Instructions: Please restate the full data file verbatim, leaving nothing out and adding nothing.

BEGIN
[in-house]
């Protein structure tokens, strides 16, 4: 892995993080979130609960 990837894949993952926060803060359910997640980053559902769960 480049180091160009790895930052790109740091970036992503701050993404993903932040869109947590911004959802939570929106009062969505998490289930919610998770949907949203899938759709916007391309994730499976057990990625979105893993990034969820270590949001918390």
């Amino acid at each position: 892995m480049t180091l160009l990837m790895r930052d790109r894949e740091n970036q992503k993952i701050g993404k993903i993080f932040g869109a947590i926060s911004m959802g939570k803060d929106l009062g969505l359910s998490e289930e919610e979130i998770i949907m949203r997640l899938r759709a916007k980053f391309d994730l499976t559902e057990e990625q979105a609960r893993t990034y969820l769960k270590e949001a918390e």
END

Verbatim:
[in-house]
């Protein structure tokens, strides 16, 4: 892995993080979130609960 990837894949993952926060803060359910997640980053559902769960 480049180091160009790895930052790109740091970036992503701050993404993903932040869109947590911004959802939570929106009062969505998490289930919610998770949907949203899938759709916007391309994730499976057990990625979105893993990034969820270590949001918390």
């Amino acid at each position: 892995m480049t180091l160009l990837m790895r930052d790109r894949e740091n970036q992503k993952i701050g993404k993903i993080f932040g869109a947590i926060s911004m959802g939570k803060d929106l009062g969505l359910s998490e289930e919610e979130i998770i949907m949203r997640l899938r759709a916007k980053f391309d994730l499976t559902e057990e990625q979105a609960r893993t990034y969820l769960k270590e949001a918390e």